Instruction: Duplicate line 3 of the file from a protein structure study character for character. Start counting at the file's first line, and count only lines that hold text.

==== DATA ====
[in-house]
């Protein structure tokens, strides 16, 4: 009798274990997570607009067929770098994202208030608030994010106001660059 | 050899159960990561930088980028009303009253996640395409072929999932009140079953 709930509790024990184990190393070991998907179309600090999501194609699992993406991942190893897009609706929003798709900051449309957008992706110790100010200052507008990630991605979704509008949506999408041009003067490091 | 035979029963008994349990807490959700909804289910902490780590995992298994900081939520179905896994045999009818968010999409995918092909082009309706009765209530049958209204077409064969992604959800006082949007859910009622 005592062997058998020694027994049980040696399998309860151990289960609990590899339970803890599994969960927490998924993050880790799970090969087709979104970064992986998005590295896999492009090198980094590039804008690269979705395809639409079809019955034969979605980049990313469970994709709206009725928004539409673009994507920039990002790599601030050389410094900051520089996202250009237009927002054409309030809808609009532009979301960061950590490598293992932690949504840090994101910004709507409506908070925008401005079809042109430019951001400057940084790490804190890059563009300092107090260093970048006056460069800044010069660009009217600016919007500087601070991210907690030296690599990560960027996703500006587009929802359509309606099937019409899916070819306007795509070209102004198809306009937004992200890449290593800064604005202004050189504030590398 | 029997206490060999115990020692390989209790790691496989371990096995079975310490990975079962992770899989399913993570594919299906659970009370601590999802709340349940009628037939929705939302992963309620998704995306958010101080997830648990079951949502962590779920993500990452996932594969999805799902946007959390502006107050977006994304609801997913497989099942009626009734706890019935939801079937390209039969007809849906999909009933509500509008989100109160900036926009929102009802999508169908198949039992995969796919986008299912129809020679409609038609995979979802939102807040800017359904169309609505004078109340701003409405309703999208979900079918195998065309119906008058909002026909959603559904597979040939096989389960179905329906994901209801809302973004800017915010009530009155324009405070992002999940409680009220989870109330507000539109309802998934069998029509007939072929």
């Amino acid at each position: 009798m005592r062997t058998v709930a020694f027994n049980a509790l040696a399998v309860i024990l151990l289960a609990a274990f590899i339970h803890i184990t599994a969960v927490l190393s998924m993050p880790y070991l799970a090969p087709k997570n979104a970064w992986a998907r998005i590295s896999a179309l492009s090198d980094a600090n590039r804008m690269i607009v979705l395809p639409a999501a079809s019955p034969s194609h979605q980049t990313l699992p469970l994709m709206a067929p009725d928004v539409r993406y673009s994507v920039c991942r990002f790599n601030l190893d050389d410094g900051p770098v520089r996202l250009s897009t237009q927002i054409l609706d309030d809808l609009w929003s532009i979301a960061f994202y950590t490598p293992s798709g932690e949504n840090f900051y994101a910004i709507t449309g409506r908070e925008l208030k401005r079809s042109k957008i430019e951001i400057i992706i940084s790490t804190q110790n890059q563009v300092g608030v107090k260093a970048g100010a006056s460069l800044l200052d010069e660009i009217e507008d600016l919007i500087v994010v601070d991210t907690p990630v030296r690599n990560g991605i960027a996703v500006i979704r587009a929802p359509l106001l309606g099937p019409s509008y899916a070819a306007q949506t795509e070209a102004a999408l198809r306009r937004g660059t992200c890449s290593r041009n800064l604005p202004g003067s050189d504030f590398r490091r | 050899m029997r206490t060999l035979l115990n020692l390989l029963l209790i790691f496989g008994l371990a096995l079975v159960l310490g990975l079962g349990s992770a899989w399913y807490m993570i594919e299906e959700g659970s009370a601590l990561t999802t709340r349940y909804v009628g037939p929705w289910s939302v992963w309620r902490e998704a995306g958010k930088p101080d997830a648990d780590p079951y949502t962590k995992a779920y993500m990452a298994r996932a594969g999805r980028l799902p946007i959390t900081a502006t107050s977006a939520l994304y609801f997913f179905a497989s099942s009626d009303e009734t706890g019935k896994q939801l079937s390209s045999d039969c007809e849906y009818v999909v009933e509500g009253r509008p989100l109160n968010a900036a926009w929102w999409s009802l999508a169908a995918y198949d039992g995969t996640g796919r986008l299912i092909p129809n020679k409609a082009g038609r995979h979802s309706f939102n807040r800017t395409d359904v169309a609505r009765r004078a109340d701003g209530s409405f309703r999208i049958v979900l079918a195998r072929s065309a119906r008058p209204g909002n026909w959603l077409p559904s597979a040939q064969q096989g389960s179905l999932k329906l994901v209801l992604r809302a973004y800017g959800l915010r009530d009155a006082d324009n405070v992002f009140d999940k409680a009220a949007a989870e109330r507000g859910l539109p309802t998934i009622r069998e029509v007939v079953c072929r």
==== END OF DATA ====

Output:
């Amino acid at each position: 009798m005592r062997t058998v709930a020694f027994n049980a509790l040696a399998v309860i024990l151990l289960a609990a274990f590899i339970h803890i184990t599994a969960v927490l190393s998924m993050p880790y070991l799970a090969p087709k997570n979104a970064w992986a998907r998005i590295s896999a179309l492009s090198d980094a600090n590039r804008m690269i607009v979705l395809p639409a999501a079809s019955p034969s194609h979605q980049t990313l699992p469970l994709m709206a067929p009725d928004v539409r993406y673009s994507v920039c991942r990002f790599n601030l190893d050389d410094g900051p770098v520089r996202l250009s897009t237009q927002i054409l609706d309030d809808l609009w929003s532009i979301a960061f994202y950590t490598p293992s798709g932690e949504n840090f900051y994101a910004i709507t449309g409506r908070e925008l208030k401005r079809s042109k957008i430019e951001i400057i992706i940084s790490t804190q110790n890059q563009v300092g608030v107090k260093a970048g100010a006056s460069l800044l200052d010069e660009i009217e507008d600016l919007i500087v994010v601070d991210t907690p990630v030296r690599n990560g991605i960027a996703v500006i979704r587009a929802p359509l106001l309606g099937p019409s509008y899916a070819a306007q949506t795509e070209a102004a999408l198809r306009r937004g660059t992200c890449s290593r041009n800064l604005p202004g003067s050189d504030f590398r490091r | 050899m029997r206490t060999l035979l115990n020692l390989l029963l209790i790691f496989g008994l371990a096995l079975v159960l310490g990975l079962g349990s992770a899989w399913y807490m993570i594919e299906e959700g659970s009370a601590l990561t999802t709340r349940y909804v009628g037939p929705w289910s939302v992963w309620r902490e998704a995306g958010k930088p101080d997830a648990d780590p079951y949502t962590k995992a779920y993500m990452a298994r996932a594969g999805r980028l799902p946007i959390t900081a502006t107050s977006a939520l994304y609801f997913f179905a497989s099942s009626d009303e009734t706890g019935k896994q939801l079937s390209s045999d039969c007809e849906y009818v999909v009933e509500g009253r509008p989100l109160n968010a900036a926009w929102w999409s009802l999508a169908a995918y198949d039992g995969t996640g796919r986008l299912i092909p129809n020679k409609a082009g038609r995979h979802s309706f939102n807040r800017t395409d359904v169309a609505r009765r004078a109340d701003g209530s409405f309703r999208i049958v979900l079918a195998r072929s065309a119906r008058p209204g909002n026909w959603l077409p559904s597979a040939q064969q096989g389960s179905l999932k329906l994901v209801l992604r809302a973004y800017g959800l915010r009530d009155a006082d324009n405070v992002f009140d999940k409680a009220a949007a989870e109330r507000g859910l539109p309802t998934i009622r069998e029509v007939v079953c072929r």